On 25 September 1944, Schall was posted to a specialist unit dubbed Kommando Nowotny, named after Walter Nowotny, for testing and establishing tactics for the newly developed Messerschmitt Me 262 jet fighter.[Note 1] General der Jagdflieger (General of the Fighter Force) Adolf Galland had hoped that the Me 262 would compensate for the United States Army Air Forces (USAAF) numerical superiority. There, following the death of Hauptmann Alfred Teumer on 4 October, Schall was appointed Staffelkapitän of 2. Staffel.[5][6] On 7 October, Schall and Feldwebel Helmut Lennartz were scrambled at 13:45 from at Hesepe airfield to intercept a heavy bomber formation. In this encounter, both Schall and Lennartz each claimed a USAAF Consolidated B-24 Liberator bomber shot down, the first aerial victories of Kommando Nowotny.[6] Schall claimed a North American P-51 Mustang fighter destroyed on 28 October and a Republic P-47 Thunderbolt fighter on 6 November.[7]

Me 262 A, circa 1944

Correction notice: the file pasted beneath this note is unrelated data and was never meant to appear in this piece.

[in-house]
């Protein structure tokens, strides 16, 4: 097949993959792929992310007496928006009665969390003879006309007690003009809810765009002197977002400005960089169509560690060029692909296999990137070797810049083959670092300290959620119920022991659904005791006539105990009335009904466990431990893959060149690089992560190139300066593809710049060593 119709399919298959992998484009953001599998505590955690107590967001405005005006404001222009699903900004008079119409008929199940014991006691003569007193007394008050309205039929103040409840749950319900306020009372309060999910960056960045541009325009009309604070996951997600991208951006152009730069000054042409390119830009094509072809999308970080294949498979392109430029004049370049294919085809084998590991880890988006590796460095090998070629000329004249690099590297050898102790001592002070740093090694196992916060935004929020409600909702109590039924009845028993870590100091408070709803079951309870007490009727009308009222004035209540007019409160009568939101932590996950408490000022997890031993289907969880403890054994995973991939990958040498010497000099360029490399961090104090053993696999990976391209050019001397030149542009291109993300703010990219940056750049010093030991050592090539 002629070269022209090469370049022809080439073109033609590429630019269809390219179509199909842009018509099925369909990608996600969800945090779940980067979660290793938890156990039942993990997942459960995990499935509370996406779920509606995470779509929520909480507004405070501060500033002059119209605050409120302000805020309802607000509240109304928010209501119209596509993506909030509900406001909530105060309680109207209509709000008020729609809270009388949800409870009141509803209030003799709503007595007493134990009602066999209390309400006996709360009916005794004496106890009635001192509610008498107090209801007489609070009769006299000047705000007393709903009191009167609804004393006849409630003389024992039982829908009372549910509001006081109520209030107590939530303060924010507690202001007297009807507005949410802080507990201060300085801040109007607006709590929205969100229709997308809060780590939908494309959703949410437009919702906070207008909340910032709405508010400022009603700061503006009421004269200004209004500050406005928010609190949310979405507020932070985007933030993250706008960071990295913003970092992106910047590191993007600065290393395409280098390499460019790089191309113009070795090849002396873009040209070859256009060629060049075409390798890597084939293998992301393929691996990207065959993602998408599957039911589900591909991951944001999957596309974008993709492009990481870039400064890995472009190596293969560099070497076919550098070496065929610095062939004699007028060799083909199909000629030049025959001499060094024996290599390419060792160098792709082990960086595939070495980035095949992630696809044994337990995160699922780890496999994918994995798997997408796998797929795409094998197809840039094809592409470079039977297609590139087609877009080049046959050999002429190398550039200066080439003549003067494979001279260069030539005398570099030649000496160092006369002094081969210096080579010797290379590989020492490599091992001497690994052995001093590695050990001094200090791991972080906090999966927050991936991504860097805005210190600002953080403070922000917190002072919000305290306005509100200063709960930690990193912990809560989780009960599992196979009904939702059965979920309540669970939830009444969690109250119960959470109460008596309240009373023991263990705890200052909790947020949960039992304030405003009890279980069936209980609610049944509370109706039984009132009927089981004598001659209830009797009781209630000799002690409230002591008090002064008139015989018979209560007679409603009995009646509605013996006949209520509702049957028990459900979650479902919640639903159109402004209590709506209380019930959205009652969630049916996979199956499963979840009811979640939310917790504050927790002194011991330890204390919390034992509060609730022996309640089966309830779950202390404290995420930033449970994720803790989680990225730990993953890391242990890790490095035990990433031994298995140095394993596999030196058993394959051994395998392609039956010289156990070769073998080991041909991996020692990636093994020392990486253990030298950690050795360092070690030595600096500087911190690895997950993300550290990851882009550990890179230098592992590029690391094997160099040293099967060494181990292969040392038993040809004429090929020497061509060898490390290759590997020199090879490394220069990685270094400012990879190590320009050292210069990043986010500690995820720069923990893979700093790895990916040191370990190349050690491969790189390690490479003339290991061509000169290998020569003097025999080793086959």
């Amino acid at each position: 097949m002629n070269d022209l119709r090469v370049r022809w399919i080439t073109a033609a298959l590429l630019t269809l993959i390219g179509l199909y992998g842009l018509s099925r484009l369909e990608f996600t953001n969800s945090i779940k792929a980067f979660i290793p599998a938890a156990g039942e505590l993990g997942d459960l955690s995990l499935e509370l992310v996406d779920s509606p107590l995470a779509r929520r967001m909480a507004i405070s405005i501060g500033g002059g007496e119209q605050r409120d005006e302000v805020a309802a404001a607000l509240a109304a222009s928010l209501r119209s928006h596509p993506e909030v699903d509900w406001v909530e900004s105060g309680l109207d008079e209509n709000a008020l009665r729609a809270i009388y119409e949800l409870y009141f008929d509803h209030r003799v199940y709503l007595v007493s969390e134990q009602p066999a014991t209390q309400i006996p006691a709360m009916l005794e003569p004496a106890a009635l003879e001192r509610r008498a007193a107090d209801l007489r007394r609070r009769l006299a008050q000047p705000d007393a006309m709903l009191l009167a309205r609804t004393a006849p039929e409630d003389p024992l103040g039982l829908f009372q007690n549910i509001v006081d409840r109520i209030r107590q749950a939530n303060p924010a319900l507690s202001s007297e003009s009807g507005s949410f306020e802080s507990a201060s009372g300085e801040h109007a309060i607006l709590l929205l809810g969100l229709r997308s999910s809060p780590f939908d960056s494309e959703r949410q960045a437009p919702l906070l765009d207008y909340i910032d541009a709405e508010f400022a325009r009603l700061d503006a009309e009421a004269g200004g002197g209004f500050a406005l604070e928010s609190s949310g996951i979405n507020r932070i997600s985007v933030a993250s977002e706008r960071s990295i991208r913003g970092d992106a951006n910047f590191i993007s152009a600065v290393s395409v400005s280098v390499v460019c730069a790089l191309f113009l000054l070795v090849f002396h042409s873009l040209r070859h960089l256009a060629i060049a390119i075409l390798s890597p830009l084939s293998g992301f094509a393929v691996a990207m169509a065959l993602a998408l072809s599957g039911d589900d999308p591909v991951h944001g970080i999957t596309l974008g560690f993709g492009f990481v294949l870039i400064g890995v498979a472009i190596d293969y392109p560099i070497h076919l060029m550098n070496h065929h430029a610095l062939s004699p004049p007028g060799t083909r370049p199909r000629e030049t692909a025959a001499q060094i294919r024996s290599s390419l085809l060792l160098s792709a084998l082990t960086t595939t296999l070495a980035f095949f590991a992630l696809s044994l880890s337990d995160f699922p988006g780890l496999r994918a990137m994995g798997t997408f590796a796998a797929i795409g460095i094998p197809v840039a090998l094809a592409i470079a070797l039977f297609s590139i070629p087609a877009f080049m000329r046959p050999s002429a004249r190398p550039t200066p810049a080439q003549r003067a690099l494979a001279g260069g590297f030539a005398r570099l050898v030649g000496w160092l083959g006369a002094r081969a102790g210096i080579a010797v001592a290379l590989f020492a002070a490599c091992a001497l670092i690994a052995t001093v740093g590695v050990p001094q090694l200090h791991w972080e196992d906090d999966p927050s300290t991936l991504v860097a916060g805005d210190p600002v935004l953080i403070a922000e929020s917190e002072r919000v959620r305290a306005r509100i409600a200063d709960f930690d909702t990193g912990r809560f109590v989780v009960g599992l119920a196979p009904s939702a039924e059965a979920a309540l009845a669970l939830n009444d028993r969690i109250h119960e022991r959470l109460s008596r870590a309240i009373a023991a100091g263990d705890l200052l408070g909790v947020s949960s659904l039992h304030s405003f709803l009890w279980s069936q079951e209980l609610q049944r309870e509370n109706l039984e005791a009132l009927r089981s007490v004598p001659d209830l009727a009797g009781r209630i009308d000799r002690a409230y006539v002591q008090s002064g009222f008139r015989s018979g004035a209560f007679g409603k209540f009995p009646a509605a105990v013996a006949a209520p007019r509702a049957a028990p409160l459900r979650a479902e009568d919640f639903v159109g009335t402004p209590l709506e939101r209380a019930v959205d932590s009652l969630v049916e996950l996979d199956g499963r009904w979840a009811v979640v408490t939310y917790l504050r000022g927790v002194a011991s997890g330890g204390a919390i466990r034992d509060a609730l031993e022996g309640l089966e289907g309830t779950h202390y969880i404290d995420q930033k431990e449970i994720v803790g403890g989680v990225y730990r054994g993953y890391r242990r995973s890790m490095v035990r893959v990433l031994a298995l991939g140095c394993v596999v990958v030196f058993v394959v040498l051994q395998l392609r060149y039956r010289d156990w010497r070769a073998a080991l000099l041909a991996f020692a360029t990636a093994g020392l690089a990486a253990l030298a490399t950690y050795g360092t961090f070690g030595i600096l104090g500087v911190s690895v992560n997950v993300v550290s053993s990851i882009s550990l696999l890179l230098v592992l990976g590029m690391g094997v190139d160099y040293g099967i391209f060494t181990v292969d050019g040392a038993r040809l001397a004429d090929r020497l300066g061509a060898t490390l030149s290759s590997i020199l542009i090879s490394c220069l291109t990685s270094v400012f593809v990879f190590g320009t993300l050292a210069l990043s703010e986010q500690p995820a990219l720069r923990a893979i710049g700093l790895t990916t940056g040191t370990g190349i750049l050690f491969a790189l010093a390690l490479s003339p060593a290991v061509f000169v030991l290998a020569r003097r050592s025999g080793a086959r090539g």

Generals Alfred Keller and Galland had scheduled an inspection of Kommando Nowotny for the afternoon of 7 November 1944. Galland had already visited Kommando Nowotny several times and was deeply concerned over the high attrition rate and meager success achieved by the Me 262. After inspecting the two airfields at Achmer and Hesepe, he stayed in the Penterknapp barracks discussing the problems of the past few weeks. Several pilots openly expressed their doubts as to the readiness of the Me 262 for combat operations.[8] The next morning, the Generals arrived again at Nowotny's command post a large bomber formation was reported. Two Rotten of Me 262 were prepared for take-off, Erich Büttner and Schall at Hesepe, and Nowotny and Günther Wegmann at Achmer. At first only Schall and Wegmann managed to take off because Büttner had a punctured tire during taxiing and Nowotny's turbines initially refused to start. Schall and Wegmann both made contact with the Americans, claiming a P-51 and P-47 respectively.[9][10] By the time the Americans returned from their bomb run, Nowotny, his aircraft now serviceable, and Schall took off alone and made contact with the bomber force at an altitude of 10,000 meters (33,000 feet). Schall shot down two P-51s before suffering engine failure. Attempting to glide his aircraft to Hesepe, Schall was shot down by Lieutenant James W. Kenney of the 357th Fighter Group. While Schall managed to bail out safely, Nowotny was killed in action.[11][12]